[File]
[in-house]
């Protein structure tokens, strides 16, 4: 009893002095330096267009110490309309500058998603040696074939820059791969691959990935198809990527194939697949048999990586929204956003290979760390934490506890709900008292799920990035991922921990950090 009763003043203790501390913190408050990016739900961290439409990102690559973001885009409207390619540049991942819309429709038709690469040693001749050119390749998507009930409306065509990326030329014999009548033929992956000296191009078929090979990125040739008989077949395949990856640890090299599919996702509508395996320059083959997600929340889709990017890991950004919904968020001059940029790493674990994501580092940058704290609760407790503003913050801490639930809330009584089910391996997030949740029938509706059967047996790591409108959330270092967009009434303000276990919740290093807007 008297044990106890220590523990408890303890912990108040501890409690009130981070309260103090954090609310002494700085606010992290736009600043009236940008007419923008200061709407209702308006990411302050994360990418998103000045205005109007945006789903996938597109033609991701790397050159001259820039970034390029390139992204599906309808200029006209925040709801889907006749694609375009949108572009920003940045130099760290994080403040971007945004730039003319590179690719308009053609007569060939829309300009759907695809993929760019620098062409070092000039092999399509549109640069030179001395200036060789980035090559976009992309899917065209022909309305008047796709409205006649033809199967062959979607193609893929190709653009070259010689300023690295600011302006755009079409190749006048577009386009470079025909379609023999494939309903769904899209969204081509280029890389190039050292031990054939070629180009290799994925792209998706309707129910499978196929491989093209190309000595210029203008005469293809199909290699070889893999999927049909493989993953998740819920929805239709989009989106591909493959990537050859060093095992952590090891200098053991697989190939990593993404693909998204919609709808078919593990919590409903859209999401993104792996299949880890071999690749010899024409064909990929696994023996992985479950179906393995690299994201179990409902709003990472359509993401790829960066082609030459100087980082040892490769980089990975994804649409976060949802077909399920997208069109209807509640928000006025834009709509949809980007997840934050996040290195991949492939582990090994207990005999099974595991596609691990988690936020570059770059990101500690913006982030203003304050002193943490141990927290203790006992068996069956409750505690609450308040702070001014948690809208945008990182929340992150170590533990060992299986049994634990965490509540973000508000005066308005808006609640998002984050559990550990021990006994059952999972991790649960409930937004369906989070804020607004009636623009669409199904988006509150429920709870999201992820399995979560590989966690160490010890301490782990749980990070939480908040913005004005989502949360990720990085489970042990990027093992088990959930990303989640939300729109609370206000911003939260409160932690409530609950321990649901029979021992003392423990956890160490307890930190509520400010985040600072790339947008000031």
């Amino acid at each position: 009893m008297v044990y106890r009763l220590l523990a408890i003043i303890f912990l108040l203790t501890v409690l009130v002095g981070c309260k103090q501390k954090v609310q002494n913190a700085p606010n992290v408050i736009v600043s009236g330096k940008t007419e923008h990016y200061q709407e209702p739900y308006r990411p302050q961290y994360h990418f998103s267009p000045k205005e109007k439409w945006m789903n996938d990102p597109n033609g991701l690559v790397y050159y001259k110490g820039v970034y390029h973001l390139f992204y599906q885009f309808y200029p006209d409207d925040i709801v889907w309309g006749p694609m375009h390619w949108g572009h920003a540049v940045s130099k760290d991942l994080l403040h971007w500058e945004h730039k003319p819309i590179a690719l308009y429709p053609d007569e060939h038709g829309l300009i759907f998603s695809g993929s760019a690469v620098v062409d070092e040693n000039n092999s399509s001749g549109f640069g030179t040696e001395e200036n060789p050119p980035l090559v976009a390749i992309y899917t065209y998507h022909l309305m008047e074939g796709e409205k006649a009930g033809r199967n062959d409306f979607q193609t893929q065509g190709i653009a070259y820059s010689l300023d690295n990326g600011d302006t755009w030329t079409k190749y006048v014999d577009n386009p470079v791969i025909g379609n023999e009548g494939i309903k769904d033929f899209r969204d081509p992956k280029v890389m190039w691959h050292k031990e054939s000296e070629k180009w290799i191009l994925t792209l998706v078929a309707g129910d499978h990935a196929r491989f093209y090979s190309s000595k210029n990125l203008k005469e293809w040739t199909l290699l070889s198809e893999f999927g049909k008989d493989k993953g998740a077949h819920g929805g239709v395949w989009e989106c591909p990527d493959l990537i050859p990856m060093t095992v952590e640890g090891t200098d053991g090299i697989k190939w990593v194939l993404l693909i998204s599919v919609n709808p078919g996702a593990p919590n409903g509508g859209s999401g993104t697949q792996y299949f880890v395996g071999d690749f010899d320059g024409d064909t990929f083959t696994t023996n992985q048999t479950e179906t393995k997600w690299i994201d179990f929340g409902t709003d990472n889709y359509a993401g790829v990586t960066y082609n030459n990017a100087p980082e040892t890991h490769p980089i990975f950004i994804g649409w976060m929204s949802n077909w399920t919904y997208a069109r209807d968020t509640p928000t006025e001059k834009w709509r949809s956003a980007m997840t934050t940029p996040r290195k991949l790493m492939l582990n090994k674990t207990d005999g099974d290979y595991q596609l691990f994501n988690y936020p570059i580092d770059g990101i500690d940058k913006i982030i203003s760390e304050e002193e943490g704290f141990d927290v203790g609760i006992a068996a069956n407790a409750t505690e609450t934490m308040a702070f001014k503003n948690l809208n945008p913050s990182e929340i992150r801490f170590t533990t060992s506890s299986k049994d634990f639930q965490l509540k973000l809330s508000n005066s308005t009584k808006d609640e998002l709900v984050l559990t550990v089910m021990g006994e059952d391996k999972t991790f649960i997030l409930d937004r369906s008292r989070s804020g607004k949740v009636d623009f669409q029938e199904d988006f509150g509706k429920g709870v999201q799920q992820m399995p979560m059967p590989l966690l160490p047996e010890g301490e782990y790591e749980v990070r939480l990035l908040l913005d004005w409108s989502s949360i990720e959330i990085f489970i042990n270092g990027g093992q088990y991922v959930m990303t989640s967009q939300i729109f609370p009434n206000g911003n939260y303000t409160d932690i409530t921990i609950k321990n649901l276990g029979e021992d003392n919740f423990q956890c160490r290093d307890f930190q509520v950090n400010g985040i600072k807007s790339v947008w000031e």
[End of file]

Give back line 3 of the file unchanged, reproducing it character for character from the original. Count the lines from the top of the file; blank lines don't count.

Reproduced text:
């Amino acid at each position: 009893m008297v044990y106890r009763l220590l523990a408890i003043i303890f912990l108040l203790t501890v409690l009130v002095g981070c309260k103090q501390k954090v609310q002494n913190a700085p606010n992290v408050i736009v600043s009236g330096k940008t007419e923008h990016y200061q709407e209702p739900y308006r990411p302050q961290y994360h990418f998103s267009p000045k205005e109007k439409w945006m789903n996938d990102p597109n033609g991701l690559v790397y050159y001259k110490g820039v970034y390029h973001l390139f992204y599906q885009f309808y200029p006209d409207d925040i709801v889907w309309g006749p694609m375009h390619w949108g572009h920003a540049v940045s130099k760290d991942l994080l403040h971007w500058e945004h730039k003319p819309i590179a690719l308009y429709p053609d007569e060939h038709g829309l300009i759907f998603s695809g993929s760019a690469v620098v062409d070092e040693n000039n092999s399509s001749g549109f640069g030179t040696e001395e200036n060789p050119p980035l090559v976009a390749i992309y899917t065209y998507h022909l309305m008047e074939g796709e409205k006649a009930g033809r199967n062959d409306f979607q193609t893929q065509g190709i653009a070259y820059s010689l300023d690295n990326g600011d302006t755009w030329t079409k190749y006048v014999d577009n386009p470079v791969i025909g379609n023999e009548g494939i309903k769904d033929f899209r969204d081509p992956k280029v890389m190039w691959h050292k031990e054939s000296e070629k180009w290799i191009l994925t792209l998706v078929a309707g129910d499978h990935a196929r491989f093209y090979s190309s000595k210029n990125l203008k005469e293809w040739t199909l290699l070889s198809e893999f999927g049909k008989d493989k993953g998740a077949h819920g929805g239709v395949w989009e989106c591909p990527d493959l990537i050859p990856m060093t095992v952590e640890g090891t200098d053991g090299i697989k190939w990593v194939l993404l693909i998204s599919v919609n709808p078919g996702a593990p919590n409903g509508g859209s999401g993104t697949q792996y299949f880890v395996g071999d690749f010899d320059g024409d064909t990929f083959t696994t023996n992985q048999t479950e179906t393995k997600w690299i994201d179990f929340g409902t709003d990472n889709y359509a993401g790829v990586t960066y082609n030459n990017a100087p980082e040892t890991h490769p980089i990975f950004i994804g649409w976060m929204s949802n077909w399920t919904y997208a069109r209807d968020t509640p928000t006025e001059k834009w709509r949809s956003a980007m997840t934050t940029p996040r290195k991949l790493m492939l582990n090994k674990t207990d005999g099974d290979y595991q596609l691990f994501n988690y936020p570059i580092d770059g990101i500690d940058k913006i982030i203003s760390e304050e002193e943490g704290f141990d927290v203790g609760i006992a068996a069956n407790a409750t505690e609450t934490m308040a702070f001014k503003n948690l809208n945008p913050s990182e929340i992150r801490f170590t533990t060992s506890s299986k049994d634990f639930q965490l509540k973000l809330s508000n005066s308005t009584k808006d609640e998002l709900v984050l559990t550990v089910m021990g006994e059952d391996k999972t991790f649960i997030l409930d937004r369906s008292r989070s804020g607004k949740v009636d623009f669409q029938e199904d988006f509150g509706k429920g709870v999201q799920q992820m399995p979560m059967p590989l966690l160490p047996e010890g301490e782990y790591e749980v990070r939480l990035l908040l913005d004005w409108s989502s949360i990720e959330i990085f489970i042990n270092g990027g093992q088990y991922v959930m990303t989640s967009q939300i729109f609370p009434n206000g911003n939260y303000t409160d932690i409530t921990i609950k321990n649901l276990g029979e021992d003392n919740f423990q956890c160490r290093d307890f930190q509520v950090n400010g985040i600072k807007s790339v947008w000031e």